Ana Mafalda Madureira, PhD student
Creative Class theory of Richard Florida has been gaining notice by both researchers and practitioners dealing with regional development and urban issues. A great deal of attention and time has been put into validating and criticizing ideas put forward by this theory, often exploiting quantifying methods and aiming for a model that clarifies the influence between creative class and regional and urban development.
My aim is to address the Creative Class theory exploring one of the key factors that, according to Florida, contribute to attract and retain creative people to a city: peoples climate or quality of place. The idea is to access what is meant by this quality of place that is sought after by the creative class. Attractiveness of a city is difficult to define and measure, especially when referring to such a large group. Thus I intend to access this attractiveness by analysing changes that occur in the citys structure and amenities as a result of the appropriation of the space by its creative class dwellers. The hypothesis is that if a city tries to respond to the needs and demands of its inhabitants, looking for the effects of the presence of creative people in a particular area will give me indications of what they find attractive.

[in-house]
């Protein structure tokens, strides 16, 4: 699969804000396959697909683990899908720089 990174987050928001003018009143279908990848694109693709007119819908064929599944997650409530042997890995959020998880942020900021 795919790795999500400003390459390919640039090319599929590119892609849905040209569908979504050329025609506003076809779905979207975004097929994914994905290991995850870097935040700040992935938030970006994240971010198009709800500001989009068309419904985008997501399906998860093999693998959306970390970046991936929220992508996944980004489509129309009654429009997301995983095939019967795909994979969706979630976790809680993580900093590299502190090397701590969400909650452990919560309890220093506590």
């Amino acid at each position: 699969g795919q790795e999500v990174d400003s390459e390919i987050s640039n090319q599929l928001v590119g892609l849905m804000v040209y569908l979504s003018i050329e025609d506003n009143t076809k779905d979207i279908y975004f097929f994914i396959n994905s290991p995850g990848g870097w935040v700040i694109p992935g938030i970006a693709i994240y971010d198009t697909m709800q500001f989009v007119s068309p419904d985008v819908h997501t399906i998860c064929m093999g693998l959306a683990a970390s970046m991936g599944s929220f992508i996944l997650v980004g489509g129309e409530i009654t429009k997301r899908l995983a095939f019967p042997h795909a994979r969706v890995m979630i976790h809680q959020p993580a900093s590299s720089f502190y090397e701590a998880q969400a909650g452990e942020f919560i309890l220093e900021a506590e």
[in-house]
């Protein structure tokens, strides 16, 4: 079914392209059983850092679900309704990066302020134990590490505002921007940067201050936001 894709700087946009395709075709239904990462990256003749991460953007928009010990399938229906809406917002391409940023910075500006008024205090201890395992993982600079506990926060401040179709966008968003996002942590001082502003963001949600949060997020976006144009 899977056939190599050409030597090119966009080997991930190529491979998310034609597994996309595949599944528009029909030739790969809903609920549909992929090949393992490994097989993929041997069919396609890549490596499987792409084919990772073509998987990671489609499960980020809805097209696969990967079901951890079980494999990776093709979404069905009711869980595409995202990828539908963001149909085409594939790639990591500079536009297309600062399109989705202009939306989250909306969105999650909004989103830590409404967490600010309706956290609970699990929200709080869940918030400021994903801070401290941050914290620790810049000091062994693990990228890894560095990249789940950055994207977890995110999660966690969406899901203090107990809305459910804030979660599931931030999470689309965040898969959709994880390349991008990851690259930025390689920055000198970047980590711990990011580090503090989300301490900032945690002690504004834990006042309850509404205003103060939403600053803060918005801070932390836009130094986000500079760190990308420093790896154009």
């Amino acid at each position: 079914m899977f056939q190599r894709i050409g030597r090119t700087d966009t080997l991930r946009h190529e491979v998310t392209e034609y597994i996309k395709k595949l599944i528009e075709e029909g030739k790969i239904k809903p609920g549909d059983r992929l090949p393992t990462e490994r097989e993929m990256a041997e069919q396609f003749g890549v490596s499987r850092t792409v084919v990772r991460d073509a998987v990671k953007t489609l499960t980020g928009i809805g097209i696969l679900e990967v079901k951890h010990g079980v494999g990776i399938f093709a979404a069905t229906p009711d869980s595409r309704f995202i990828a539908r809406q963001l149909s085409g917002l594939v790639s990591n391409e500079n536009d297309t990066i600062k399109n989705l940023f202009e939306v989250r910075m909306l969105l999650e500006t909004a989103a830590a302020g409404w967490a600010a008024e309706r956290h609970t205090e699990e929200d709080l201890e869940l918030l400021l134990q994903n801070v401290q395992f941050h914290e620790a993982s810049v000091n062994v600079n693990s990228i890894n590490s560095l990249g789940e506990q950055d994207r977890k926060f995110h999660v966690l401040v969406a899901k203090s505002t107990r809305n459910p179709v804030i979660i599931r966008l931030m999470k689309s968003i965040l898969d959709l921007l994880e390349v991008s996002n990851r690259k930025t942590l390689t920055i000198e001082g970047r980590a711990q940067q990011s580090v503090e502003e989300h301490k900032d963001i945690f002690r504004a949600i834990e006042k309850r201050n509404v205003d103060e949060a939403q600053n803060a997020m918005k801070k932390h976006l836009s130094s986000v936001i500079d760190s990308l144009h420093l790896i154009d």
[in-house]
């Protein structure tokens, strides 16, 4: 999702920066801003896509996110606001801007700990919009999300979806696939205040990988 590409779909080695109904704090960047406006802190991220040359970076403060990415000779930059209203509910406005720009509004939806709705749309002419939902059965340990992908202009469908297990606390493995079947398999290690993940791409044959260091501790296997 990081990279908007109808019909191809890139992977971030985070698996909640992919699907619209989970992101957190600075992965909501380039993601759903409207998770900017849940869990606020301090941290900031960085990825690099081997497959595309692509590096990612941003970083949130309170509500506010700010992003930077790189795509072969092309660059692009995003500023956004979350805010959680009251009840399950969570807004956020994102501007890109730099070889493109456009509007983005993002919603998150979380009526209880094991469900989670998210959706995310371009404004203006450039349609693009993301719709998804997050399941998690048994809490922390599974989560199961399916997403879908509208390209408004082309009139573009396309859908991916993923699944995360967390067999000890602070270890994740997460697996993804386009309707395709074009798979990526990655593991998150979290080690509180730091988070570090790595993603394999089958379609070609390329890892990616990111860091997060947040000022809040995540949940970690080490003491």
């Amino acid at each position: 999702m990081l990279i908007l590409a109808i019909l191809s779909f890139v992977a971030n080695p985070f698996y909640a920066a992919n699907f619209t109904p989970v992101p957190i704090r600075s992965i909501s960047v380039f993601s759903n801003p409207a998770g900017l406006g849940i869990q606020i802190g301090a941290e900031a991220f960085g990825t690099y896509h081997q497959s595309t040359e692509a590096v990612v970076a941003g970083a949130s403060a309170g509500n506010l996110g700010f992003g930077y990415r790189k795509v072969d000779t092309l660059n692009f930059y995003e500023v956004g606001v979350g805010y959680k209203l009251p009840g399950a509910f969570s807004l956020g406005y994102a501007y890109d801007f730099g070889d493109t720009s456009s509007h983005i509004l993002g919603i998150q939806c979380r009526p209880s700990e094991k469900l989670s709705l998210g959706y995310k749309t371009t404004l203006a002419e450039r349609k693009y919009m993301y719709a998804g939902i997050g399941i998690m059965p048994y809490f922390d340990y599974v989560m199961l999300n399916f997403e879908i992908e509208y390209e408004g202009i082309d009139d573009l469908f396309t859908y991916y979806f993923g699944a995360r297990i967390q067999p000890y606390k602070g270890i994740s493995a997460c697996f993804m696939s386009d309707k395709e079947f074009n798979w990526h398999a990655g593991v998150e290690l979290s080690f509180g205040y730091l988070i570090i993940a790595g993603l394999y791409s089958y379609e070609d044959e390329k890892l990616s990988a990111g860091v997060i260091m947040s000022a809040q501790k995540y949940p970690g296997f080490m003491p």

A second hypothesis is that I will encounter a high diversity of groups and preferences within the Creative Class. This highlights one of the critics that are often linked with the Creative Class theory: the idea that there is not such a thing as a homogeneous creative class, especially when it comes to choices about lifestyle. Wrongfully believing that the Creative Class is unified in tastes and aspirations influences policy options that relate with urban areas. On the other hand, such a diversity of aspirations and lifestyles as might emerge from dealing with people with different professional backgrounds, age groups and family situation might create difficulties in reaching conclusions. In order to address this issue, I intend to focus my analyses in general trends when it comes to attractiveness of the city being determined by diversity of consumer goods and services, accessibility, aesthetics and physical settings.
My research will have a stronger focus on qualitative research, which has so far been missing from studies that look into the Creative Class theory. The main theories and perspectives where I will build my research are within Urbanization Economies (i.e. Jane Jacobs), the Consumer City (Edward Glaeser), Creative Class (i.e. Richard Florida) and Human Capital (Edward Glaeser). The overarching research question is what factors influence the mobility of the creative class into a city?, that I will analyse by focusing on two main points: (1) What defines the Creative Class? and (2) what characterizes the attractiveness of a city for the Creative Class?